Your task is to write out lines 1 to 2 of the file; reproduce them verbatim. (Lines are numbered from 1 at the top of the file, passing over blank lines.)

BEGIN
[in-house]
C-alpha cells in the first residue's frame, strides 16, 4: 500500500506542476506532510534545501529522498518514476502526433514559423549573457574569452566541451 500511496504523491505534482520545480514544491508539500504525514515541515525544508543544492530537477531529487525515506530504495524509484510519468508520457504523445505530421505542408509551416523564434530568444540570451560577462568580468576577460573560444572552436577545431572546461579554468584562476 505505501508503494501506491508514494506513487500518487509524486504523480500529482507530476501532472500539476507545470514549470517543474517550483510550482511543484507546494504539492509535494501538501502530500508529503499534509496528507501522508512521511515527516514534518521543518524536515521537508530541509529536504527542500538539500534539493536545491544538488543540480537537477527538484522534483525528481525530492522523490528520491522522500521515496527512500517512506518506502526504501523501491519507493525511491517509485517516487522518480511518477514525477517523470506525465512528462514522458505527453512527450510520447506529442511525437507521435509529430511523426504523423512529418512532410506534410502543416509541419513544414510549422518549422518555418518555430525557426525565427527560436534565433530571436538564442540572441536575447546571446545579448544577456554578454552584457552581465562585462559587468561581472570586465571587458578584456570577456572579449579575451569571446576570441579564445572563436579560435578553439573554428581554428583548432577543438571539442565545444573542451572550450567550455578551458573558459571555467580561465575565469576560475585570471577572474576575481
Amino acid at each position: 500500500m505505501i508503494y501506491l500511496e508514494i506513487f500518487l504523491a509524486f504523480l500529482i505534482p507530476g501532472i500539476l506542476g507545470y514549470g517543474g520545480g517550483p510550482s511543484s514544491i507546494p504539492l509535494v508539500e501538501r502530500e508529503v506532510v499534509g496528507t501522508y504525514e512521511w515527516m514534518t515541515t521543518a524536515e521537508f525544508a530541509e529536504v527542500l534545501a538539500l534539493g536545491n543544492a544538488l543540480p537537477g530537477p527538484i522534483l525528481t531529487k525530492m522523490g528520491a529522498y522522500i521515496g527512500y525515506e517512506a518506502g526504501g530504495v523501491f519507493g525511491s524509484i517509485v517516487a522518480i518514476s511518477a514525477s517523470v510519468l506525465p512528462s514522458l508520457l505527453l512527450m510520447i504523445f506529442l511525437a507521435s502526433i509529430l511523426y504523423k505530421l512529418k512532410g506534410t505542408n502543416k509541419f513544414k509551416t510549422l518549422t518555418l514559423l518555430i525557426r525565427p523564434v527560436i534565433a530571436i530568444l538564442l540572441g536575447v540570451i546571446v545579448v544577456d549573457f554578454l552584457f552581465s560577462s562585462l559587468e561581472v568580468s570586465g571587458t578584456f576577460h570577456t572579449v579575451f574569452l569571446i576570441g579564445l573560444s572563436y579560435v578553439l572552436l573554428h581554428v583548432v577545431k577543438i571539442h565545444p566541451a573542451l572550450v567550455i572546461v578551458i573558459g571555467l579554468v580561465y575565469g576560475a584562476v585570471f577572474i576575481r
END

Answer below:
[in-house]
C-alpha cells in the first residue's frame, strides 16, 4: 500500500506542476506532510534545501529522498518514476502526433514559423549573457574569452566541451 500511496504523491505534482520545480514544491508539500504525514515541515525544508543544492530537477531529487525515506530504495524509484510519468508520457504523445505530421505542408509551416523564434530568444540570451560577462568580468576577460573560444572552436577545431572546461579554468584562476 505505501508503494501506491508514494506513487500518487509524486504523480500529482507530476501532472500539476507545470514549470517543474517550483510550482511543484507546494504539492509535494501538501502530500508529503499534509496528507501522508512521511515527516514534518521543518524536515521537508530541509529536504527542500538539500534539493536545491544538488543540480537537477527538484522534483525528481525530492522523490528520491522522500521515496527512500517512506518506502526504501523501491519507493525511491517509485517516487522518480511518477514525477517523470506525465512528462514522458505527453512527450510520447506529442511525437507521435509529430511523426504523423512529418512532410506534410502543416509541419513544414510549422518549422518555418518555430525557426525565427527560436534565433530571436538564442540572441536575447546571446545579448544577456554578454552584457552581465562585462559587468561581472570586465571587458578584456570577456572579449579575451569571446576570441579564445572563436579560435578553439573554428581554428583548432577543438571539442565545444573542451572550450567550455578551458573558459571555467580561465575565469576560475585570471577572474576575481